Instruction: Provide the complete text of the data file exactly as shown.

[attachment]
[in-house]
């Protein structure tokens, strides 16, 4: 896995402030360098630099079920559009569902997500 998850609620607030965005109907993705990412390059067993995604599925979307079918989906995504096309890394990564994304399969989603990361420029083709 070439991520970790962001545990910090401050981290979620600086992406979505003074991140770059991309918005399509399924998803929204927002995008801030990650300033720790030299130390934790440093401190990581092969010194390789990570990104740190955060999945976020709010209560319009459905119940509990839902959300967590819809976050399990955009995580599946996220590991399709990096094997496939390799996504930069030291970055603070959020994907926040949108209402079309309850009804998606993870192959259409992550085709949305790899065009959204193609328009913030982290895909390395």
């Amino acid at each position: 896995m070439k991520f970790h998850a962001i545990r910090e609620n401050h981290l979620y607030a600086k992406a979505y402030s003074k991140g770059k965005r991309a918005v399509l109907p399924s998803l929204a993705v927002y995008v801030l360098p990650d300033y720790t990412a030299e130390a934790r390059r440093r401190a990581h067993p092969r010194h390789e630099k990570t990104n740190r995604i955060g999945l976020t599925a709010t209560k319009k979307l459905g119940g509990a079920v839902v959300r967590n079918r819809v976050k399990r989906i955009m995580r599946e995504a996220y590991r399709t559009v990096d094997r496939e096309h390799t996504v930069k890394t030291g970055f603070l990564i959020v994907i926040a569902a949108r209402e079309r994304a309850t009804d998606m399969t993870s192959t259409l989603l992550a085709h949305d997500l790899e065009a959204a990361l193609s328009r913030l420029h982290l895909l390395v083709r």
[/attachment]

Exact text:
[in-house]
């Protein structure tokens, strides 16, 4: 896995402030360098630099079920559009569902997500 998850609620607030965005109907993705990412390059067993995604599925979307079918989906995504096309890394990564994304399969989603990361420029083709 070439991520970790962001545990910090401050981290979620600086992406979505003074991140770059991309918005399509399924998803929204927002995008801030990650300033720790030299130390934790440093401190990581092969010194390789990570990104740190955060999945976020709010209560319009459905119940509990839902959300967590819809976050399990955009995580599946996220590991399709990096094997496939390799996504930069030291970055603070959020994907926040949108209402079309309850009804998606993870192959259409992550085709949305790899065009959204193609328009913030982290895909390395």
């Amino acid at each position: 896995m070439k991520f970790h998850a962001i545990r910090e609620n401050h981290l979620y607030a600086k992406a979505y402030s003074k991140g770059k965005r991309a918005v399509l109907p399924s998803l929204a993705v927002y995008v801030l360098p990650d300033y720790t990412a030299e130390a934790r390059r440093r401190a990581h067993p092969r010194h390789e630099k990570t990104n740190r995604i955060g999945l976020t599925a709010t209560k319009k979307l459905g119940g509990a079920v839902v959300r967590n079918r819809v976050k399990r989906i955009m995580r599946e995504a996220y590991r399709t559009v990096d094997r496939e096309h390799t996504v930069k890394t030291g970055f603070l990564i959020v994907i926040a569902a949108r209402e079309r994304a309850t009804d998606m399969t993870s192959t259409l989603l992550a085709h949305d997500l790899e065009a959204a990361l193609s328009r913030l420029h982290l895909l390395v083709r």